Last Thursday evening, I loaded up three cows that I would be taking to the processor early Friday morning, and the entire process took about ten minutes. It was quick and easy. Now when you hear most folks talk about sorting and loading cows, you hear horror stories about how difficult it can be. “That steer wouldn’t load, that heifer went crazy, this calf hollered all night,” and so on. To be clear, we have experienced that too, but not normally. Most of the time, it’s just as easy and quiet as it was Thursday evening.  So what gives? Why was it so easy? I think there are several reasons. One main reason is that our corral is located between two pastures.  As you know, we move the cows almost daily, so they are used to moving in and through the corral area, so it’s normal to them. They don’t freak out when they see cattle panels and gates. Where your corral is located is very important when designing your farm layout. The other reason why I think it was easy is because the cows see me every day, and so they are extremely comfortable around me.  Cows are much easier to work when they are used to you. They can sense pressure, that’s why it’s so important how you handle them. We try to avoid pushing or driving cows; we always try to lead them.

People ask me all the time “How can you eat the animals you raise?”  Or they’ll say “I couldn’t eat them if I raised them.” I understand where they are coming from because most folks are disconnected from their food.  We have chosen to take part in the process and raise our own beef, pork and poultry. So does that mean I am cold-hearted when it comes to processing and eating the animals we raise? Each of those three cows I loaded up Thursday were born here on the farm. I’ve watched them run through the pastures and play with each other.  So on the contrary, I am not cold-hearted about it at all. I consider the sacrifice the animal is making for me and my family and I honor it.  We honor them in how we raise them by providing a healthy environment to live in.  We also honor them around the kitchen table when we pause to thank our gracious Father in Heaven for providing the food from the land we live on. We are connected to the land.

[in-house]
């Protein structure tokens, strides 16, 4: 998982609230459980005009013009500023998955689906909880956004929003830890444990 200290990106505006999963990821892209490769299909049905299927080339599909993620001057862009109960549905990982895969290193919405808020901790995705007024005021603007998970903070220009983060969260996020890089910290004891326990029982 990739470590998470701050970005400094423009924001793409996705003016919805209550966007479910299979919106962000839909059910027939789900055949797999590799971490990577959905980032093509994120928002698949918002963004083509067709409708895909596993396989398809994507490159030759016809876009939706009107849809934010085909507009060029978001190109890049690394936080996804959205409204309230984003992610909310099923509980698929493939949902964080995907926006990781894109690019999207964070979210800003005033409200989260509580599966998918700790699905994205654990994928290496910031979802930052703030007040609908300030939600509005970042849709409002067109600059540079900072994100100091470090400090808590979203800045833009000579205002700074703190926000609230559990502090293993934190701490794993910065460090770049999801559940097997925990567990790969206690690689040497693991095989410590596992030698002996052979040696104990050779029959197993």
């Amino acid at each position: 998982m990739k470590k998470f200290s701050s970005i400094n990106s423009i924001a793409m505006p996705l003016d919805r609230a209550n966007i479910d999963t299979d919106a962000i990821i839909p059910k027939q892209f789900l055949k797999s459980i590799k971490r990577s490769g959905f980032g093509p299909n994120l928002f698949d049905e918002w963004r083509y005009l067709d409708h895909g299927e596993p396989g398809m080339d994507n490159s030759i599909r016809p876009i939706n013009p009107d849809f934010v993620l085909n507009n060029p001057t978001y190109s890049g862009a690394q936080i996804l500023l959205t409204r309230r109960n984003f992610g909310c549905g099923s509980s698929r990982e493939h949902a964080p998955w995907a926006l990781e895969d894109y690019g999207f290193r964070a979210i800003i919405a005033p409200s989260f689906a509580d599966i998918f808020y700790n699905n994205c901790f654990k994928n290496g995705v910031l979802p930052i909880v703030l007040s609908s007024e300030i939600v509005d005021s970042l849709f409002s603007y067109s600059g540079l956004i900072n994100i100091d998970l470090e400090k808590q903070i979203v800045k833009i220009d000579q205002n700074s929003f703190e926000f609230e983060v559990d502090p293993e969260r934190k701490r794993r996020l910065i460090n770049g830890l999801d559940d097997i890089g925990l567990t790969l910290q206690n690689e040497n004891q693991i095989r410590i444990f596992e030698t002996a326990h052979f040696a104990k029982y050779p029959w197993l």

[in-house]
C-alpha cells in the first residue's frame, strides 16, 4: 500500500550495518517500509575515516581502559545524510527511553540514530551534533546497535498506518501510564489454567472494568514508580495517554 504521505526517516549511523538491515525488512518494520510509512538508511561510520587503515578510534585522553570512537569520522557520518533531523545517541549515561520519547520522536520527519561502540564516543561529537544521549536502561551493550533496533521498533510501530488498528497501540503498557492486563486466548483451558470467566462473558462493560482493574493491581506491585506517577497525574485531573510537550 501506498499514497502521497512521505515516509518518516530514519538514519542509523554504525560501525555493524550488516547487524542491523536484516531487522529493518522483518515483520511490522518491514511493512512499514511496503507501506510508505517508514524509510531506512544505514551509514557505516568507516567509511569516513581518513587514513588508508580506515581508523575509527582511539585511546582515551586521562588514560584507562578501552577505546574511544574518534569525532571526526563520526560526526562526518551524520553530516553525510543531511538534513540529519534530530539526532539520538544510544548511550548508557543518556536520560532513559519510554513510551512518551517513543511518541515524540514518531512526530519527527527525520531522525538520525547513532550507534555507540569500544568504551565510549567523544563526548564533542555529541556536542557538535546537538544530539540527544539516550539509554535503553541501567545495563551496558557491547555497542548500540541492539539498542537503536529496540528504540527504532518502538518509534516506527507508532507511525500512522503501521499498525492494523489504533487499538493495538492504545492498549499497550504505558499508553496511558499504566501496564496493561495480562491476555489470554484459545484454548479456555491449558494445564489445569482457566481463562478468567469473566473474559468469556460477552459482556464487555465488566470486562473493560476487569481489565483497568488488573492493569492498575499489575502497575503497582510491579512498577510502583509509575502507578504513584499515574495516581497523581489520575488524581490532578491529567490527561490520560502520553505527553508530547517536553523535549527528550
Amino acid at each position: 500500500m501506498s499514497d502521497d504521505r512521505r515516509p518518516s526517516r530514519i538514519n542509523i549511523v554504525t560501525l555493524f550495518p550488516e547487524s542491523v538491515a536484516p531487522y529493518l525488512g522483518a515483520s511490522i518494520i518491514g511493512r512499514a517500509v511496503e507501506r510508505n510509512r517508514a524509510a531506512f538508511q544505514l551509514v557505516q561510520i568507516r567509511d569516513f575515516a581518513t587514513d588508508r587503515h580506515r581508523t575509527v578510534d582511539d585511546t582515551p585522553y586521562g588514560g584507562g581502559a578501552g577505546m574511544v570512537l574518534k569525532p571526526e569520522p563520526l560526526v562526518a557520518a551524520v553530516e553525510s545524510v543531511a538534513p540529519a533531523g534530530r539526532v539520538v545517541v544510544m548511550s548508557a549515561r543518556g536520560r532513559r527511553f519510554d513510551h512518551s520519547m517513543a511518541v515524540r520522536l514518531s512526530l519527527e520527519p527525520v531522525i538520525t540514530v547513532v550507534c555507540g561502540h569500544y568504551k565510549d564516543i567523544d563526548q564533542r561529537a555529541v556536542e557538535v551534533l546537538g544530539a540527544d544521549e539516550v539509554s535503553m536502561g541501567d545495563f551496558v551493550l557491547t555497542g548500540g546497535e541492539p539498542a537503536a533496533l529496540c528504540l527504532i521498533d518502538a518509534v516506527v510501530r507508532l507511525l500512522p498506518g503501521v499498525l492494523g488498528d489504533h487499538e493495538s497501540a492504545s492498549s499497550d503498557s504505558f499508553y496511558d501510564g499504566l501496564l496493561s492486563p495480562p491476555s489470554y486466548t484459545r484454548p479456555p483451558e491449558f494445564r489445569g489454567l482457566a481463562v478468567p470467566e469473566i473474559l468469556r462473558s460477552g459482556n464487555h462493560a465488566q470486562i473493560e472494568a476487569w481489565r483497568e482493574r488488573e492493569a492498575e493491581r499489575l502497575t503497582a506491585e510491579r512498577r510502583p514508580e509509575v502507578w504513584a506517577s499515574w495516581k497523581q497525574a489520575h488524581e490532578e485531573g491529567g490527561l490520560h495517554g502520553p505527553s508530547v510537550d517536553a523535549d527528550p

Your farmer,

Jason Pope
“Everyone should farm something.”

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